I am running the following command from my Jenkinsfile. However, I get the error "The input device is not a TTY".

docker run -v $PWD:/foobar -it cloudfoundry/cflinuxfs2 /foobar/script.sh

Is there a way to run the script from the Jenkinsfile without doing interactive mode?

I basically have a file called script.sh that I would like to run inside the Docker container.

up vote 260 down vote accepted

Remove the -it from your cli to make it non interactive and remove the TTY. If you don't need either, e.g. running your command inside of a Jenkins or cron script, you should do this.

Or you can change it to -i if you have input piped into the docker command that doesn't come from a TTY. If you have something like xyz | docker ... or docker ... <input in your command line, do this.

Or you can change it to -t if you want TTY support but don't have it available on the input device. Do this for color formatting of the output in your logs, or for when you later attach to the container with a proper terminal.

Or if you need an interactive terminal and aren't running in a terminal on Linux or MacOS, use a different command line interface. PowerShell is reported to include this support on Windows.


What is a TTY? It's a terminal interface that supports color output, escape sequences, moving the cursor around, etc, that comes from the old days of dumb terminals attached to mainframes. Today it is provided by the Linux command terminals and ssh interfaces. See the wikipedia article for more details.

  • 1
    I'm using this command in conjunction with mysql -p without specifiying a password. When just adding -i the password prompt never appears. With just adding -t the prompt appears but it seems to not read the input (which is printed literally instead of being hidden by the prompt) at all, not even when hitting return; only ctrl-c can end it. Is it somehow possible to use the mysql client with docker that way? – ohcibi Jul 22 at 12:21

For those who struggle with this error and git bash on Windows, just use PowerShell where -it works perfectly.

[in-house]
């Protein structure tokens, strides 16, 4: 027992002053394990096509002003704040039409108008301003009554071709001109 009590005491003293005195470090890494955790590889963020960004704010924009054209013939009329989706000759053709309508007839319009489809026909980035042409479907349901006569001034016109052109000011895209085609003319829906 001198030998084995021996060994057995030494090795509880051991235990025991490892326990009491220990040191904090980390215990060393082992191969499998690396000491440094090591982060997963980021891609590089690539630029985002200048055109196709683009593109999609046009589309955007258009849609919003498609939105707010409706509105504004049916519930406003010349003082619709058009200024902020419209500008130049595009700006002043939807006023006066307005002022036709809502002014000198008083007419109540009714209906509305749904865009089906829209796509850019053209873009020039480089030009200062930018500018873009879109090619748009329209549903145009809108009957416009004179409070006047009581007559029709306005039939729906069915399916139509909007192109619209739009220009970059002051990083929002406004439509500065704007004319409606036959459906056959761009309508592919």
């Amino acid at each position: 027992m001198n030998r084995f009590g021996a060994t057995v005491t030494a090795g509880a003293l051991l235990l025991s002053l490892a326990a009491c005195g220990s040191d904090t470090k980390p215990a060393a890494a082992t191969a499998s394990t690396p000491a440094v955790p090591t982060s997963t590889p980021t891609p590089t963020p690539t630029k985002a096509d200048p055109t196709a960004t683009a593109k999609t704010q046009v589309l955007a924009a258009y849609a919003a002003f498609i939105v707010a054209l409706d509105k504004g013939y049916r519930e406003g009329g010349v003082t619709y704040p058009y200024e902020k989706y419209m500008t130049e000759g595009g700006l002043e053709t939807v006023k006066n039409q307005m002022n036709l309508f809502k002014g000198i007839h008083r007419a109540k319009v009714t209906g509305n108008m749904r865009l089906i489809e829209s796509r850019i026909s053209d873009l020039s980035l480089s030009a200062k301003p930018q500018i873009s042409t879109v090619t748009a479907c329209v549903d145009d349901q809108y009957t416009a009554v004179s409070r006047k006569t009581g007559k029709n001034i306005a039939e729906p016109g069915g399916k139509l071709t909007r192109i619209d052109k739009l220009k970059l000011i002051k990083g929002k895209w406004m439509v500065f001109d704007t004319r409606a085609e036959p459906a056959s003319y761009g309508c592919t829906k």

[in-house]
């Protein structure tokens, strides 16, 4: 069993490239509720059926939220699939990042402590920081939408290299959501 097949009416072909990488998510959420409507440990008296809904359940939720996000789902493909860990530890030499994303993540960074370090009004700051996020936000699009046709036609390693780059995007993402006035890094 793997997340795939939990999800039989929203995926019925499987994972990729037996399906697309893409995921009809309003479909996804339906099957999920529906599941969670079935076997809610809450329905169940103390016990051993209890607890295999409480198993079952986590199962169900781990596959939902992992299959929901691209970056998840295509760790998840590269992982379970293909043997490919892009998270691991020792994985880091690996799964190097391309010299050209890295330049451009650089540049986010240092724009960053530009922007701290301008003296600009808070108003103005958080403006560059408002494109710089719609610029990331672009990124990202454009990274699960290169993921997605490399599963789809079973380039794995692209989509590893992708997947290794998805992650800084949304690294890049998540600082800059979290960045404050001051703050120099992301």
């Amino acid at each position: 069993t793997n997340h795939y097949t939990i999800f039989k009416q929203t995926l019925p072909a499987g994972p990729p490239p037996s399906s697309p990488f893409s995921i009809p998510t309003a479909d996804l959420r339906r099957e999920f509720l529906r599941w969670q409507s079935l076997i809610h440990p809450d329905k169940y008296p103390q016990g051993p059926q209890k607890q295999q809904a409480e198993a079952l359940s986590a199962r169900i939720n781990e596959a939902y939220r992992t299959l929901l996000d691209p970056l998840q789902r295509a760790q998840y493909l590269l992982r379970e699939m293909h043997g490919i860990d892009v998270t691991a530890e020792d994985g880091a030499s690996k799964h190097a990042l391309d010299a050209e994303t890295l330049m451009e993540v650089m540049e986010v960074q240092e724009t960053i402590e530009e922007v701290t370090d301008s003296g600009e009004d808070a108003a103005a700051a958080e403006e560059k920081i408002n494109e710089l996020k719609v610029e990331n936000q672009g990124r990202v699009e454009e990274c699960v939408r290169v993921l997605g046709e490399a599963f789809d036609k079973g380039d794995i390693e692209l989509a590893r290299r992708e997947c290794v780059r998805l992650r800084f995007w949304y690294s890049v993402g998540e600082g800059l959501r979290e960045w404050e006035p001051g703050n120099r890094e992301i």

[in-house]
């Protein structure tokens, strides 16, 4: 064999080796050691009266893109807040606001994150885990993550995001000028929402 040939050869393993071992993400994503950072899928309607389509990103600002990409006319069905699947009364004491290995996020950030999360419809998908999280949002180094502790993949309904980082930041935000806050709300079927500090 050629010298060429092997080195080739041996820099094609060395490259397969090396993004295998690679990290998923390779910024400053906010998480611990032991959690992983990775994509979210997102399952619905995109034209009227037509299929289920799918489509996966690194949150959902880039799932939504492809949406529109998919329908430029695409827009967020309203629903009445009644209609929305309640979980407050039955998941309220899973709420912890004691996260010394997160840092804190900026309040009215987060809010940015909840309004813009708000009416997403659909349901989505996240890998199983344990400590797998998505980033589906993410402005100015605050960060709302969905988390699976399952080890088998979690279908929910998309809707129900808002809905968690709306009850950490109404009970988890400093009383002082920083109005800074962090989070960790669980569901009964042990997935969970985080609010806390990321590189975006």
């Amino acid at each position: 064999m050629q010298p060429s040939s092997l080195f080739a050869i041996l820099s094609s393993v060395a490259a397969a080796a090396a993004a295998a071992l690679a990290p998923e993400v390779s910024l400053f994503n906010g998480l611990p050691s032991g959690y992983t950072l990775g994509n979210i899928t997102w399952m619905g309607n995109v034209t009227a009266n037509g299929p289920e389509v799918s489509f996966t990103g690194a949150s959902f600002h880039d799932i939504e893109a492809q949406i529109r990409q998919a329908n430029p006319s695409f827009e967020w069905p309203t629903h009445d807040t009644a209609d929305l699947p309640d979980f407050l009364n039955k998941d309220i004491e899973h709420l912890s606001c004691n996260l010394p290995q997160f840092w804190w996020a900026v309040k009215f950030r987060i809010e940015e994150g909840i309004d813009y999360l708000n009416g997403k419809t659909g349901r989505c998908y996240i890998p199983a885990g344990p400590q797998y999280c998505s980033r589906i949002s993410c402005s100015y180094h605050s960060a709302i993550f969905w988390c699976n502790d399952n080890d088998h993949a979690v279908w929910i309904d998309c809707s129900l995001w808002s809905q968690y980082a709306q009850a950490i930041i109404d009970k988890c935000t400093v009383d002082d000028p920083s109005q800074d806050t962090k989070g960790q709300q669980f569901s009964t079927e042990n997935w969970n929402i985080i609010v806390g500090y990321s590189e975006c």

• 4
    This does not answer the question. The question is about docker in Jenkins, not git bash on Windows. – Keelan Feb 12 at 16:40
  • 15
    Well. true, and it was never intended to. The question pops up in google when you search for this specific error message. I figured, better to have the answer somewhere than not to have it at all. Clearly some people found it useful :) – Piotr Justyna Feb 12 at 19:11
  • 2
    This does not provide an answer to the question. To critique or request clarification from an author, leave a comment below their post. - From Review – Gilles Gouaillardet Feb 13 at 1:33
  • 2
    The problem with Powershell as TTY for shell operations is that it does not properly pass the arrow keys, like the up arrow for cycling command history. Works great other than that shortcoming. – Corgalore Feb 28 at 22:49
  • If you want to continue to use Git Bash, see this answer on another question or the winpty answer below – alexanian Jun 18 at 20:49

I believe you need to be in a TTY for docker to be able to allocate a TTY (the -t option). Jenkins executes its jobs not in a TTY.

Having said that, the script you are running within Jenkins you may also want to run locally. In that case it can be really convenient to have a TTY allocated so you can send signals like ctrl+c when running it locally.

To fix this make your script optionally use the -t option, like so:

test -t 1 && USE_TTY="-t" 
docker run ${USE_TTY} ...
  • This error happen to me when running docker run… command form a makefile task triggered by a git hook – Édouard Lopez Oct 17 at 18:03

If you are (like me) using git bash on windows, you just need to put

winpty

before your 'docker line' :

winpty docker exec -it some_cassandra bash

if using windows, try with cmd , for me it works. check if docker is started.

winpty works as long as you don't specify volumes to be mounted such as ".:/mountpoint" or "${pwd}:/mountpoint"

The best workaround I have found is to use the git-bash plugin inside Visual Code Studio and use the terminal to start and stop containers or docker-compose.

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